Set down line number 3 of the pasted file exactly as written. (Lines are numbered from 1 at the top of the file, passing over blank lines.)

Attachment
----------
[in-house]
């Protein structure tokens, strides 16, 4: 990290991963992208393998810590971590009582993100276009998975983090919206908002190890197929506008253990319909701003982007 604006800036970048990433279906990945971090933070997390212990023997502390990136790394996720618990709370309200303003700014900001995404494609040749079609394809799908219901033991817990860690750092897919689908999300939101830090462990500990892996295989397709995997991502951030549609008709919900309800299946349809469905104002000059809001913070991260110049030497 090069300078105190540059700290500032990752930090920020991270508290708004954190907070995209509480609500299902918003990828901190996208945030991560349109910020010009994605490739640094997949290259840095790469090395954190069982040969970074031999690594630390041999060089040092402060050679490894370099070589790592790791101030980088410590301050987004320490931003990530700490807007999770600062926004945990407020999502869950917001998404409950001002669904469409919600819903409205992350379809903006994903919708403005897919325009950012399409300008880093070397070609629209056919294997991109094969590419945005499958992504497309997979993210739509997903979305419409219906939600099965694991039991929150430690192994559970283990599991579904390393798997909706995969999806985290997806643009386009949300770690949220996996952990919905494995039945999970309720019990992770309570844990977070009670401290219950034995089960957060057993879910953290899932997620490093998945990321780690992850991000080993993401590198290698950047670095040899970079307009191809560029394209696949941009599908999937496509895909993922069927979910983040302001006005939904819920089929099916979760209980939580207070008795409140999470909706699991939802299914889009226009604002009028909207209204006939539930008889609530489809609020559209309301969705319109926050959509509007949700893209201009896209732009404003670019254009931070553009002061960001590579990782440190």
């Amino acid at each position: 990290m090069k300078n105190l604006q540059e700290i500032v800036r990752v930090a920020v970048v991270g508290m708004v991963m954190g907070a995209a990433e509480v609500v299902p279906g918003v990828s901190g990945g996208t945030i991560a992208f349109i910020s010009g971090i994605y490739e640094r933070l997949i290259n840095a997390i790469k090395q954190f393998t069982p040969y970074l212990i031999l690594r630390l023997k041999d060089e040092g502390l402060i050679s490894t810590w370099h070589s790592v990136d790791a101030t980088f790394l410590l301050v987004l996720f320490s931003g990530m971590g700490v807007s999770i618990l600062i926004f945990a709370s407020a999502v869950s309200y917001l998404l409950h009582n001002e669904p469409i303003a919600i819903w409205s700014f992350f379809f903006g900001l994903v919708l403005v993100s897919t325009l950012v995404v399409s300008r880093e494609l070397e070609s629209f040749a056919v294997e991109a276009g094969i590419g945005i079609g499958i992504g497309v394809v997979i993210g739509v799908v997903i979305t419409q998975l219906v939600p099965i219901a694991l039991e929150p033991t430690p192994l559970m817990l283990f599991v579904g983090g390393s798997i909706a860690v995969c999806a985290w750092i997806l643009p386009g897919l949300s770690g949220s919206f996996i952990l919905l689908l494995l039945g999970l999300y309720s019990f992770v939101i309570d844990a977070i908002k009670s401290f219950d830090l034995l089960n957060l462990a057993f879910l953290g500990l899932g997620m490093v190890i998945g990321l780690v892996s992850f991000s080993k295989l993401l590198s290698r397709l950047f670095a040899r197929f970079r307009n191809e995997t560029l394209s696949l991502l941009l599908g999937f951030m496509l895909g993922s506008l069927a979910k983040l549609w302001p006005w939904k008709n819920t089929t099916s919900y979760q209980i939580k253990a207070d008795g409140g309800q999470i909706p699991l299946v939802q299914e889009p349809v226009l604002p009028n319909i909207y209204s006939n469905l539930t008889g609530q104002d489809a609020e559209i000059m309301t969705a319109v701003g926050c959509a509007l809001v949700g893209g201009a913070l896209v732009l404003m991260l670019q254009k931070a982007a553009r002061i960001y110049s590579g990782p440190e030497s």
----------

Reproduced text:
């Amino acid at each position: 990290m090069k300078n105190l604006q540059e700290i500032v800036r990752v930090a920020v970048v991270g508290m708004v991963m954190g907070a995209a990433e509480v609500v299902p279906g918003v990828s901190g990945g996208t945030i991560a992208f349109i910020s010009g971090i994605y490739e640094r933070l997949i290259n840095a997390i790469k090395q954190f393998t069982p040969y970074l212990i031999l690594r630390l023997k041999d060089e040092g502390l402060i050679s490894t810590w370099h070589s790592v990136d790791a101030t980088f790394l410590l301050v987004l996720f320490s931003g990530m971590g700490v807007s999770i618990l600062i926004f945990a709370s407020a999502v869950s309200y917001l998404l409950h009582n001002e669904p469409i303003a919600i819903w409205s700014f992350f379809f903006g900001l994903v919708l403005v993100s897919t325009l950012v995404v399409s300008r880093e494609l070397e070609s629209f040749a056919v294997e991109a276009g094969i590419g945005i079609g499958i992504g497309v394809v997979i993210g739509v799908v997903i979305t419409q998975l219906v939600p099965i219901a694991l039991e929150p033991t430690p192994l559970m817990l283990f599991v579904g983090g390393s798997i909706a860690v995969c999806a985290w750092i997806l643009p386009g897919l949300s770690g949220s919206f996996i952990l919905l689908l494995l039945g999970l999300y309720s019990f992770v939101i309570d844990a977070i908002k009670s401290f219950d830090l034995l089960n957060l462990a057993f879910l953290g500990l899932g997620m490093v190890i998945g990321l780690v892996s992850f991000s080993k295989l993401l590198s290698r397709l950047f670095a040899r197929f970079r307009n191809e995997t560029l394209s696949l991502l941009l599908g999937f951030m496509l895909g993922s506008l069927a979910k983040l549609w302001p006005w939904k008709n819920t089929t099916s919900y979760q209980i939580k253990a207070d008795g409140g309800q999470i909706p699991l299946v939802q299914e889009p349809v226009l604002p009028n319909i909207y209204s006939n469905l539930t008889g609530q104002d489809a609020e559209i000059m309301t969705a319109v701003g926050c959509a509007l809001v949700g893209g201009a913070l896209v732009l404003m991260l670019q254009k931070a982007a553009r002061i960001y110049s590579g990782p440190e030497s």